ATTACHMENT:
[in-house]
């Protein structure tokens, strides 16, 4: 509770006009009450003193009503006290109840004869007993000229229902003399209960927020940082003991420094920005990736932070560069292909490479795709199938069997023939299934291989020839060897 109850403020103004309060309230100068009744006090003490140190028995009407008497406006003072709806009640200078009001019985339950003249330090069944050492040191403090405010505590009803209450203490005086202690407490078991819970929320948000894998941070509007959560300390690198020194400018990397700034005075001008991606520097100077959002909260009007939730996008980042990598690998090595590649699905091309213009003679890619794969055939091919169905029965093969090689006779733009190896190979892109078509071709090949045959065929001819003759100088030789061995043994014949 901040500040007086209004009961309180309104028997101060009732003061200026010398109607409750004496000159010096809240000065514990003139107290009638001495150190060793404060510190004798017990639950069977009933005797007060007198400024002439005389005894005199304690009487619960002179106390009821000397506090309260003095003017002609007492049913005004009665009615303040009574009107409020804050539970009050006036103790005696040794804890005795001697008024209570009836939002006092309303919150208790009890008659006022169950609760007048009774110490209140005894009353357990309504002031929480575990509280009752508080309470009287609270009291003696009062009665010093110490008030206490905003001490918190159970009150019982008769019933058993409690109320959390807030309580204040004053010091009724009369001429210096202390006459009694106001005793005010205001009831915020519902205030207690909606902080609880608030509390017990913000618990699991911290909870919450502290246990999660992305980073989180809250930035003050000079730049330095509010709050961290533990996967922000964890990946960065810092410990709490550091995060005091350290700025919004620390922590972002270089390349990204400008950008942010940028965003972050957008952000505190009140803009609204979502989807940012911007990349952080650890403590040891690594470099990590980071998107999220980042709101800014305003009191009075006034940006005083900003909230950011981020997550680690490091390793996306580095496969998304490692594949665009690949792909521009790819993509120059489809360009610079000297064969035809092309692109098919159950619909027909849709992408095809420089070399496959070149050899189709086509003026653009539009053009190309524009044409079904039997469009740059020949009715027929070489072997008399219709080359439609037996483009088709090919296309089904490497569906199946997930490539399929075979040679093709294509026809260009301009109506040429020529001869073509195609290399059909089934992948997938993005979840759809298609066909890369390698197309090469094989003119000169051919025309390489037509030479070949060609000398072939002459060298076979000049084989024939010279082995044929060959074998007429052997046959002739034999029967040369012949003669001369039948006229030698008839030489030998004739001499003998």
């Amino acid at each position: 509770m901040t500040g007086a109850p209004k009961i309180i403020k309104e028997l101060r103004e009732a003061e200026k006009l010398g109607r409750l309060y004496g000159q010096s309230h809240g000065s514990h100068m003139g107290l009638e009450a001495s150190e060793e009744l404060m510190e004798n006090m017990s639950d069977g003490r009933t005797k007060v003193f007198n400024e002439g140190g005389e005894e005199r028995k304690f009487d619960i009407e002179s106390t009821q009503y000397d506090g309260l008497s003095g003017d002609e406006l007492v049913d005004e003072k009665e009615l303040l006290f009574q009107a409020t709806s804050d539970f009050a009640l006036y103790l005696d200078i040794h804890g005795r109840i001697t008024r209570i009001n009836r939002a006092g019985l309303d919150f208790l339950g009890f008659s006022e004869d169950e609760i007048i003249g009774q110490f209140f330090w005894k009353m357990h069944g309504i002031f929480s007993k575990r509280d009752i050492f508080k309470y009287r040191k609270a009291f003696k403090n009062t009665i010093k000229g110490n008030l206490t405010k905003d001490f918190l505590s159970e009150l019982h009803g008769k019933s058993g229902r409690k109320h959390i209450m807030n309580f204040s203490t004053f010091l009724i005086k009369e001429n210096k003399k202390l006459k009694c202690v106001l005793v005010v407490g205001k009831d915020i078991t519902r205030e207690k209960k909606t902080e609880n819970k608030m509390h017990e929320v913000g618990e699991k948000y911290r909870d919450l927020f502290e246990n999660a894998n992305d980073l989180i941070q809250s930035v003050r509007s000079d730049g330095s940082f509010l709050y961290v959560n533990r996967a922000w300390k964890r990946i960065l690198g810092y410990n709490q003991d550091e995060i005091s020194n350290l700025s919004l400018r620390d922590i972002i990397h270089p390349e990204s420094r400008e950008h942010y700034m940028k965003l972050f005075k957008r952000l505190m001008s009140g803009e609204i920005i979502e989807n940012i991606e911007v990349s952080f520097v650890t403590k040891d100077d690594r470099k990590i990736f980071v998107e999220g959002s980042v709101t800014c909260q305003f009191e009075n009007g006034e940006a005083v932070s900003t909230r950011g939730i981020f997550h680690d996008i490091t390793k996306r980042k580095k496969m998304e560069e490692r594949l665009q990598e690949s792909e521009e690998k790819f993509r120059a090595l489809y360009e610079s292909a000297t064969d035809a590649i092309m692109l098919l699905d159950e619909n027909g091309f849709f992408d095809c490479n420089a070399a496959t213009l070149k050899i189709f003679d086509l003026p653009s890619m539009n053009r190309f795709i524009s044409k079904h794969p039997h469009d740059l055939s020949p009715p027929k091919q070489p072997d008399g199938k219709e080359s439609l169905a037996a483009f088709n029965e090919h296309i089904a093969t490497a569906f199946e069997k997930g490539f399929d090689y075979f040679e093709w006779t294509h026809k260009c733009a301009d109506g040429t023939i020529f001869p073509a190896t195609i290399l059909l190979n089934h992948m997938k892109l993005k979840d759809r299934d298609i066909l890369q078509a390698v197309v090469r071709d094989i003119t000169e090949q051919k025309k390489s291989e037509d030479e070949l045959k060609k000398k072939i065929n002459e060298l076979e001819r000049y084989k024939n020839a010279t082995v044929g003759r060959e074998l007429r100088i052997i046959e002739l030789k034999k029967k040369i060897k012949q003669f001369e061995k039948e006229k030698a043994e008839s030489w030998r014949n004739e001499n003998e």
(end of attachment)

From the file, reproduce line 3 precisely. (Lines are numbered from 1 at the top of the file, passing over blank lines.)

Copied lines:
């Amino acid at each position: 509770m901040t500040g007086a109850p209004k009961i309180i403020k309104e028997l101060r103004e009732a003061e200026k006009l010398g109607r409750l309060y004496g000159q010096s309230h809240g000065s514990h100068m003139g107290l009638e009450a001495s150190e060793e009744l404060m510190e004798n006090m017990s639950d069977g003490r009933t005797k007060v003193f007198n400024e002439g140190g005389e005894e005199r028995k304690f009487d619960i009407e002179s106390t009821q009503y000397d506090g309260l008497s003095g003017d002609e406006l007492v049913d005004e003072k009665e009615l303040l006290f009574q009107a409020t709806s804050d539970f009050a009640l006036y103790l005696d200078i040794h804890g005795r109840i001697t008024r209570i009001n009836r939002a006092g019985l309303d919150f208790l339950g009890f008659s006022e004869d169950e609760i007048i003249g009774q110490f209140f330090w005894k009353m357990h069944g309504i002031f929480s007993k575990r509280d009752i050492f508080k309470y009287r040191k609270a009291f003696k403090n009062t009665i010093k000229g110490n008030l206490t405010k905003d001490f918190l505590s159970e009150l019982h009803g008769k019933s058993g229902r409690k109320h959390i209450m807030n309580f204040s203490t004053f010091l009724i005086k009369e001429n210096k003399k202390l006459k009694c202690v106001l005793v005010v407490g205001k009831d915020i078991t519902r205030e207690k209960k909606t902080e609880n819970k608030m509390h017990e929320v913000g618990e699991k948000y911290r909870d919450l927020f502290e246990n999660a894998n992305d980073l989180i941070q809250s930035v003050r509007s000079d730049g330095s940082f509010l709050y961290v959560n533990r996967a922000w300390k964890r990946i960065l690198g810092y410990n709490q003991d550091e995060i005091s020194n350290l700025s919004l400018r620390d922590i972002i990397h270089p390349e990204s420094r400008e950008h942010y700034m940028k965003l972050f005075k957008r952000l505190m001008s009140g803009e609204i920005i979502e989807n940012i991606e911007v990349s952080f520097v650890t403590k040891d100077d690594r470099k990590i990736f980071v998107e999220g959002s980042v709101t800014c909260q305003f009191e009075n009007g006034e940006a005083v932070s900003t909230r950011g939730i981020f997550h680690d996008i490091t390793k996306r980042k580095k496969m998304e560069e490692r594949l665009q990598e690949s792909e521009e690998k790819f993509r120059a090595l489809y360009e610079s292909a000297t064969d035809a590649i092309m692109l098919l699905d159950e619909n027909g091309f849709f992408d095809c490479n420089a070399a496959t213009l070149k050899i189709f003679d086509l003026p653009s890619m539009n053009r190309f795709i524009s044409k079904h794969p039997h469009d740059l055939s020949p009715p027929k091919q070489p072997d008399g199938k219709e080359s439609l169905a037996a483009f088709n029965e090919h296309i089904a093969t490497a569906f199946e069997k997930g490539f399929d090689y075979f040679e093709w006779t294509h026809k260009c733009a301009d109506g040429t023939i020529f001869p073509a190896t195609i290399l059909l190979n089934h992948m997938k892109l993005k979840d759809r299934d298609i066909l890369q078509a390698v197309v090469r071709d094989i003119t000169e090949q051919k025309k390489s291989e037509d030479e070949l045959k060609k000398k072939i065929n002459e060298l076979e001819r000049y084989k024939n020839a010279t082995v044929g003759r060959e074998l007429r100088i052997i046959e002739l030789k034999k029967k040369i060897k012949q003669f001369e061995k039948e006229k030698a043994e008839s030489w030998r014949n004739e001499n003998e």